Zipcar is touting the advantages of non-car ownership and the ability to reserve a car through a no-contact system only when one is needed.
With the pandemic prompting more telecommuting and less of a need for 24/7 access to an automobile, Zipcar is playing up the convenience and cost savings of using its transportation service.
The effort, themed “Metropolis” is aimed at young city dwellers. It is the first work from Boston-based creative company Colossus, which won the assignment in March.Hailed as the future of shared transportation when it debuted in 2000, Zipcar has recently been overshadowed by ride-sharing services like Uber and Lyft, so its marketing has focused on transactional and utilitarian messages. The brand needed a boost of humanity and relevance, says Travis Robertson, Colossus executive creative director.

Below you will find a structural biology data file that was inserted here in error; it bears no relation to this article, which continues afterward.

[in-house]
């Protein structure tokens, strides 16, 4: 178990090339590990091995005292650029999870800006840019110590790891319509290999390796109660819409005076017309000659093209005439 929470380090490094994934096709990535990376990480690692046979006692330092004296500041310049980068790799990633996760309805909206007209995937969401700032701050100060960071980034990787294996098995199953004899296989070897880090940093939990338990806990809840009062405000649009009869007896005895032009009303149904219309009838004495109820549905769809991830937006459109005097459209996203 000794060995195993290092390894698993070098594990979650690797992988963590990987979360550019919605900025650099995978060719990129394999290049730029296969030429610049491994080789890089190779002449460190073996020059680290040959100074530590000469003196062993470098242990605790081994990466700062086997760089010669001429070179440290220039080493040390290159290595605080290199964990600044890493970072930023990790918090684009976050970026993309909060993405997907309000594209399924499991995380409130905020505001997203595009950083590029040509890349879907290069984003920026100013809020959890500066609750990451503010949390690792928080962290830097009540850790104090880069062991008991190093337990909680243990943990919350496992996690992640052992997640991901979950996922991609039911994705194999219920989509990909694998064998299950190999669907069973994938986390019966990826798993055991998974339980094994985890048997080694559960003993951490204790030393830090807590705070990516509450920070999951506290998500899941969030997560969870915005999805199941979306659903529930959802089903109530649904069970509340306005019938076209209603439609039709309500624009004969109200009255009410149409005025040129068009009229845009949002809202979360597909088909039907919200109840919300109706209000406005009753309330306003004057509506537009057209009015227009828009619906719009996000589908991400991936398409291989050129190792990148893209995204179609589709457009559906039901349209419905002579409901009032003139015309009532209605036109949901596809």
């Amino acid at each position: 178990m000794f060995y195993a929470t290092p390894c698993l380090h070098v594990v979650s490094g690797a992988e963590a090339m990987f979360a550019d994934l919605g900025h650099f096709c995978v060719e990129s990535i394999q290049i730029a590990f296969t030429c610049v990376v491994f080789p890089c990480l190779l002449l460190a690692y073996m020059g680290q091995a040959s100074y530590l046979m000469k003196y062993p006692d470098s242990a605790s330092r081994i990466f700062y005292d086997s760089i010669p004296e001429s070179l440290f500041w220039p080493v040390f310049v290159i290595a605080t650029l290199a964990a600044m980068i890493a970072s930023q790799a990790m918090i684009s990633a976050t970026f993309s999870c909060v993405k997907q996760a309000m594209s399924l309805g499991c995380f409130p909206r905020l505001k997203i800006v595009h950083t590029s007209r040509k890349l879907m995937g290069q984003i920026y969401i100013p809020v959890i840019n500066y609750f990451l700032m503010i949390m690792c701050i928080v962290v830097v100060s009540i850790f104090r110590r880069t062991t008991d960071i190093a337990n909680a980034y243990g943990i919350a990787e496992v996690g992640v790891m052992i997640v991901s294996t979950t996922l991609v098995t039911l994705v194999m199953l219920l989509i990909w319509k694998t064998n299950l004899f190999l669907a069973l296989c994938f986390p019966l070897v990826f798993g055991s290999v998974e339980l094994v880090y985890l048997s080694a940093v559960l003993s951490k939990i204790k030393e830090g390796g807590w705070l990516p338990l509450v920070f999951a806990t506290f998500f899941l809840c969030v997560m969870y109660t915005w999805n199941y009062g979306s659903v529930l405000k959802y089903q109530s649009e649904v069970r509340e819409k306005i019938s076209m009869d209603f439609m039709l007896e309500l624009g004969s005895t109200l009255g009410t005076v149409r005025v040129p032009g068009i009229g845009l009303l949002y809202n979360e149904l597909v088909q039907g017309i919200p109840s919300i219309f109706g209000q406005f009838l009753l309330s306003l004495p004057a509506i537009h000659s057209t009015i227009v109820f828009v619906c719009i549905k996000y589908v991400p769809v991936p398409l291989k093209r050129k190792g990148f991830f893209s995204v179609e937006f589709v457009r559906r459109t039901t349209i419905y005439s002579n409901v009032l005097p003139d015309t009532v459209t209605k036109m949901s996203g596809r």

“The Zipcar brand was in need of some oomph,” Robertson tells Marketing Daily. “Over the years, the transactional product benefit had become the messaging hero, but the emotional hook had gotten lost.”
The agency built a likable brand personality in “Metropolis,” which brings to life all the different personalities you’d see on a city block.
The intent was to add a layer of whimsy and distinction in the otherwise unremarkable car rental category and serve as a light-hearted celebration of city living and all that it has to offer (with a Zipcar, of course.)
The new effort includes animated videos, emails, newsletters, banners and a Zipcar website refresh, offering a new look at Zipcar’s brand and interfaces across various devices.